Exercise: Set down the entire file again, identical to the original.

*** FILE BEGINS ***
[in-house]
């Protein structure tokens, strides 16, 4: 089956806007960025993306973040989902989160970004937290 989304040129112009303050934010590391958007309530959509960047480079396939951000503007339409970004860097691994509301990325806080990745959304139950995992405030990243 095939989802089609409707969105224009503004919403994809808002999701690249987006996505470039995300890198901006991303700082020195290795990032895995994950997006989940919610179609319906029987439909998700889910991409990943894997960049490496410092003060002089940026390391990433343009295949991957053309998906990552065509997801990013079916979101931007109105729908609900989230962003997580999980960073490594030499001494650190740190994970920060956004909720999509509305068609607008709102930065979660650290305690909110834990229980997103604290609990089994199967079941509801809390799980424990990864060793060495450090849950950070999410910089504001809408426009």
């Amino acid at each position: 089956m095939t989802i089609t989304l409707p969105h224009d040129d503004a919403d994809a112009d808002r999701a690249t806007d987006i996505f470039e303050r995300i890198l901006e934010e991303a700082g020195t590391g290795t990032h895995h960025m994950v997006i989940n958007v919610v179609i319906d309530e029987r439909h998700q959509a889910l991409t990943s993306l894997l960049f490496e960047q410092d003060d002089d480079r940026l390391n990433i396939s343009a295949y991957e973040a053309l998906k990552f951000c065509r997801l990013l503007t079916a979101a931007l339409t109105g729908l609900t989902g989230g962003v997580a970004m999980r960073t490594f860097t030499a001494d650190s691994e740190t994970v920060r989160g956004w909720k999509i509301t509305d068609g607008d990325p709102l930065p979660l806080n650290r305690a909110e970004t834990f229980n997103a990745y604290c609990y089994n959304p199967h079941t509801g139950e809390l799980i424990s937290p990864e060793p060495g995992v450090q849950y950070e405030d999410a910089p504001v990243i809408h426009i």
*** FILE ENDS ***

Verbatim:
[in-house]
């Protein structure tokens, strides 16, 4: 089956806007960025993306973040989902989160970004937290 989304040129112009303050934010590391958007309530959509960047480079396939951000503007339409970004860097691994509301990325806080990745959304139950995992405030990243 095939989802089609409707969105224009503004919403994809808002999701690249987006996505470039995300890198901006991303700082020195290795990032895995994950997006989940919610179609319906029987439909998700889910991409990943894997960049490496410092003060002089940026390391990433343009295949991957053309998906990552065509997801990013079916979101931007109105729908609900989230962003997580999980960073490594030499001494650190740190994970920060956004909720999509509305068609607008709102930065979660650290305690909110834990229980997103604290609990089994199967079941509801809390799980424990990864060793060495450090849950950070999410910089504001809408426009």
């Amino acid at each position: 089956m095939t989802i089609t989304l409707p969105h224009d040129d503004a919403d994809a112009d808002r999701a690249t806007d987006i996505f470039e303050r995300i890198l901006e934010e991303a700082g020195t590391g290795t990032h895995h960025m994950v997006i989940n958007v919610v179609i319906d309530e029987r439909h998700q959509a889910l991409t990943s993306l894997l960049f490496e960047q410092d003060d002089d480079r940026l390391n990433i396939s343009a295949y991957e973040a053309l998906k990552f951000c065509r997801l990013l503007t079916a979101a931007l339409t109105g729908l609900t989902g989230g962003v997580a970004m999980r960073t490594f860097t030499a001494d650190s691994e740190t994970v920060r989160g956004w909720k999509i509301t509305d068609g607008d990325p709102l930065p979660l806080n650290r305690a909110e970004t834990f229980n997103a990745y604290c609990y089994n959304p199967h079941t509801g139950e809390l799980i424990s937290p990864e060793p060495g995992v450090q849950y950070e405030d999410a910089p504001v990243i809408h426009i």